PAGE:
Many analysts claim that Sánchez's first year as the national coach has resulted in a Mexico team with poor soccer variants, no collective game, tactical stiffness and a general lack of strategy. A significant proportion of the Mexican press agree that this situation has reached a point of no return with the U-23 elimination from the Pre-Olympic tournament. Sanchez also made the decision to change the jersey color of the Mexico national team from green to white, in reference to his concern how the color green would blend with the tuff. On 31 March, Hugo Sánchez was fired from the Mexico team via a 16-2 vote from the main leaders of the sixteen Primera División Club Owners.



Atlético Madrid
Real Madrid




  • La Liga Best Replacement Manager: 2008–2009



Personal life

Hugo Sánchez is the son of Héctor Sánchez, who was also a footballer who played for Asturias and Atlante. Sánchez is currently married to Isabel (née Martín), and has two children, a son and an older daughter from his previous marriage. His son, Hugo Sánchez Portugal, was also a footballer and played for UNAM and Atlante. On November 8, 2014, Sánchez Portugal died from the effects of a gas leak in a Mexico City apartment as stated by the Mexican Red Cross.[19]

Sánchez was appointed as the official FIFA/SOS Ambassador for Mexico, joining Wayne Rooney (Ambassador for England), Ruud van Nistelrooy (Netherlands), and fifty others in fund raising for the official 2006 FIFA World Cup Charity.[20]

On September 1, 2007, Hugo Sánchez inaugurated a street with his name in Puebla, central Mexico, before a thousand of the locals around there.[21]


  1. 1.0 1.1 1.2 "Hugo Sánchez".<templatestyles src="Module:Citation/CS1/styles.css"></templatestyles>
  3. 3.0 3.1 "FIFA Classic Player: Mexico's all-time number one". FIFA (Fédération Internationale de Football Association).<templatestyles src="Module:Citation/CS1/styles.css"></templatestyles>
  4. Stokkermans, Karel. "IFFHS' Century Elections". RSSSF. Retrieved 2006-12-17.<templatestyles src="Module:Citation/CS1/styles.css"></templatestyles>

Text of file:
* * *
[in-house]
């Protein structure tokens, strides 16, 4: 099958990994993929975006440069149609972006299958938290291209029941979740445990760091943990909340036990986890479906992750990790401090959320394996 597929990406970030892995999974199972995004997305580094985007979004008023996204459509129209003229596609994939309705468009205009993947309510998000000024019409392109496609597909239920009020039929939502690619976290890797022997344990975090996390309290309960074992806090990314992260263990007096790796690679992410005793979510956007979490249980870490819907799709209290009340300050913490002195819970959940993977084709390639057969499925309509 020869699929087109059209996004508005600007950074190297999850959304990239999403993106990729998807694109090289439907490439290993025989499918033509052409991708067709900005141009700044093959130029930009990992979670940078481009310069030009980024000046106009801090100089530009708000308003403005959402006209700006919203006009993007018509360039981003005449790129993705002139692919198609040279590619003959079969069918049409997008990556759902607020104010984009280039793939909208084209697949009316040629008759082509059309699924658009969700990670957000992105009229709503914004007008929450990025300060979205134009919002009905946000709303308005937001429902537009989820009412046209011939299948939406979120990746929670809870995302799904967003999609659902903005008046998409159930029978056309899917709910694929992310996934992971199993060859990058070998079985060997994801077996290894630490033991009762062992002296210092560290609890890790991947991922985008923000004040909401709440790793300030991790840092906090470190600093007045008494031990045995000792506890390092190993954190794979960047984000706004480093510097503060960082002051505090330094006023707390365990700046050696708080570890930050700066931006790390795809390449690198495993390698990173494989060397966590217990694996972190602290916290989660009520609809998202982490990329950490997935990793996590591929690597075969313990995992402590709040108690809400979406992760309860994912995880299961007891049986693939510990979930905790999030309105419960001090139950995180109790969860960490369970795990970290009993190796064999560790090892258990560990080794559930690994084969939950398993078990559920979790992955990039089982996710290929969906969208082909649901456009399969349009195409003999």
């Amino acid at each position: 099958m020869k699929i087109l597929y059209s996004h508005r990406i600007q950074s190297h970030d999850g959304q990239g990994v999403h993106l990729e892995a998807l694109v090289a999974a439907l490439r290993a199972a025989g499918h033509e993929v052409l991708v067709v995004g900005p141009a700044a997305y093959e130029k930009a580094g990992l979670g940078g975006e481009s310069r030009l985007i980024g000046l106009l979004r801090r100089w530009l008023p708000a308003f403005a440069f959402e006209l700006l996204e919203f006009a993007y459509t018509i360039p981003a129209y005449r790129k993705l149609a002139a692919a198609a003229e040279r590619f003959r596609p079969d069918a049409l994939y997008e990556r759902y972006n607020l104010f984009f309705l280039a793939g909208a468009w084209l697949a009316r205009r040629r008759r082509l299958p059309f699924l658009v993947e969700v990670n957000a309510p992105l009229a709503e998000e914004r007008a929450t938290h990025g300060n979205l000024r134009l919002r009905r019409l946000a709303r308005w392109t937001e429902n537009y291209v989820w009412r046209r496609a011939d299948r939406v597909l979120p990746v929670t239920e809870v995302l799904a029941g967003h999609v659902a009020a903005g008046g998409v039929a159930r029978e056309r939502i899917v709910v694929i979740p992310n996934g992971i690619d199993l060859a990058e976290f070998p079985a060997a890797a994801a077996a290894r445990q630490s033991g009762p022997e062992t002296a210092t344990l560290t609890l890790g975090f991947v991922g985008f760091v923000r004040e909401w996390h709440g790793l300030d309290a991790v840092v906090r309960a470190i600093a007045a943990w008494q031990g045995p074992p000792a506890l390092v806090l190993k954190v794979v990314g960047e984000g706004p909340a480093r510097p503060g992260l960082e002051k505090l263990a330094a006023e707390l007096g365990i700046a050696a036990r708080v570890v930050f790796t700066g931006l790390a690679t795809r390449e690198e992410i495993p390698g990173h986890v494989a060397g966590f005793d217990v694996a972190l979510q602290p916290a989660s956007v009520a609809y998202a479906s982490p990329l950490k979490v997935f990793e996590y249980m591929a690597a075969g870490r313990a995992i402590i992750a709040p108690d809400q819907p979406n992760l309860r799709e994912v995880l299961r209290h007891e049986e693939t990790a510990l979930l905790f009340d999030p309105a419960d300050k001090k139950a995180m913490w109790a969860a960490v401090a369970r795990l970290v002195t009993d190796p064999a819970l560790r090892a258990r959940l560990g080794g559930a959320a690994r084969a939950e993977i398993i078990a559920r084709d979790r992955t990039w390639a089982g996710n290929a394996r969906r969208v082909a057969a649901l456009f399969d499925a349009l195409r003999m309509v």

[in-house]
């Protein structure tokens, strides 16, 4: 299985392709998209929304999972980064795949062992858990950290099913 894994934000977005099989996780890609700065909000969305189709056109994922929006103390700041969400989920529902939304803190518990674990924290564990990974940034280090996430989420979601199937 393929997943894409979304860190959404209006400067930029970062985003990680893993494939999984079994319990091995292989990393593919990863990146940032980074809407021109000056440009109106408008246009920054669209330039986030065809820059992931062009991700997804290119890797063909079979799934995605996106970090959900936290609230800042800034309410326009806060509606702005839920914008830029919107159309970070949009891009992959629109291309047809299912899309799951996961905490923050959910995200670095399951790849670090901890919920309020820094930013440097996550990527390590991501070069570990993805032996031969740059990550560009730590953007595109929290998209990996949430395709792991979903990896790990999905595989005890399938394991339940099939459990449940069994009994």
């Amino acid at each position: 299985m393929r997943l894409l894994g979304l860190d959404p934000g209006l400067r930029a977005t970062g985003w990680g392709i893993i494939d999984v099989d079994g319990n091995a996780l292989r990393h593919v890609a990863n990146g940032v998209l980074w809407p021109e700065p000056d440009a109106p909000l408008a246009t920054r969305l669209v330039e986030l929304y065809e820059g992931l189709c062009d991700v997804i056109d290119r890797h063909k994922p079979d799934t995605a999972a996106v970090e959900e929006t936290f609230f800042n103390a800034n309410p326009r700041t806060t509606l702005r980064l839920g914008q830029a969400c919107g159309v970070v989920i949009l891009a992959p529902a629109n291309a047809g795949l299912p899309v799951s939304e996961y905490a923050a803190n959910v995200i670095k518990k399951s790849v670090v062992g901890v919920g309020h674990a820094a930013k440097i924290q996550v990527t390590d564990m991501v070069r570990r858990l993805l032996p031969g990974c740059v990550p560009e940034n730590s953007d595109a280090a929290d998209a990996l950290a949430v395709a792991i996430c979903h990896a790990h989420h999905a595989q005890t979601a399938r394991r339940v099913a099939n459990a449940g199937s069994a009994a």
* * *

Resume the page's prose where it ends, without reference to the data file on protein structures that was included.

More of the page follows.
5. "Pele's list of the greatest". BBC Sport. 4 March 2004. Retrieved 22 November 2013.<templatestyles src="Module:Citation/CS1/styles.css"></templatestyles>
  6. "Ronaldo surpasses Hugo Sánchez". Marca. Retrieved 29 November 2015.<templatestyles src="Module:Citation/CS1/styles.css"></templatestyles>
  7. "Hugo Sanchez fired as coach of Mexico". International Herald Tribune. Retrieved 31 March 2008.<templatestyles src="Module:Citation/CS1/styles.css"></templatestyles>
  9. 9.0 9.1 Simolo, Gemma (7 December 2013). "Hugo Sánchez – 'Niño de Oro'". Inside Spanish Football. Retrieved 7 December 2013.<templatestyles src="Module:Citation/CS1/styles.css"></templatestyles>
  10. "AGAINST THE TIDE: THE STORY OF HUGO SANCHEZ AND SOCCER IN SAN DIEGO". 18 December 2015. Retrieved 12 January 2016.<templatestyles src="Module:Citation/CS1/styles.css"></templatestyles>
  11. Simpson, Paul. "Who the hell is Hugo Sanchez?". FourFourTwo. Retrieved 24 March 2014.<templatestyles src="Module:Citation/CS1/styles.css"></templatestyles>
  12. Andaló, Paula. "Hugo Sánchez, con alas en los pies" (in Spanish). Univision. Retrieved 4 July 2007. <templatestyles src="Module:Citation/CS1/styles.css"></templatestyles>
  13. "FIFA Classic Player: Mexico's all-time number one". FIFA (Fédération Internationale de Football Association). Hugo Sanchez is credited as the creator of the scorpion kick, later popularised by Colombian goalkeeper Rene Higuita. Though he regularly practised the trick in training, the Mexican striker never scored a goal with it in an official match.<templatestyles src="Module:Citation/CS1/styles.css"></templatestyles>
  14. Witker, Jorge Ernesto (1 January 2016). "Cristiano Ronaldo marca menos de penalti que Hugo Sánchez" (in Spanish). AS. Retrieved 12 January 2016. <templatestyles src="Module:Citation/CS1/styles.css"></templatestyles>
  17. Hugo Sanchez To Stay On As Almeria Coach - Reports
  18. "Legends". Golden Foot. Retrieved 23 September 2015.<templatestyles src="Module:Citation/CS1/styles.css"></templatestyles>
  20. "Hugo Sánchez to attend 6 villages for 2006 opening in Morelia". SOS Children's Villages. Retrieved 2008-08-06.<templatestyles src="Module:Citation/CS1/styles.css"></templatestyles>
  21. "Inaugurada en México la calle Hugo Sánchez". El País. Retrieved 2007-09-01.<templatestyles src="Module:Citation/CS1/styles.css"></templatestyles>

External links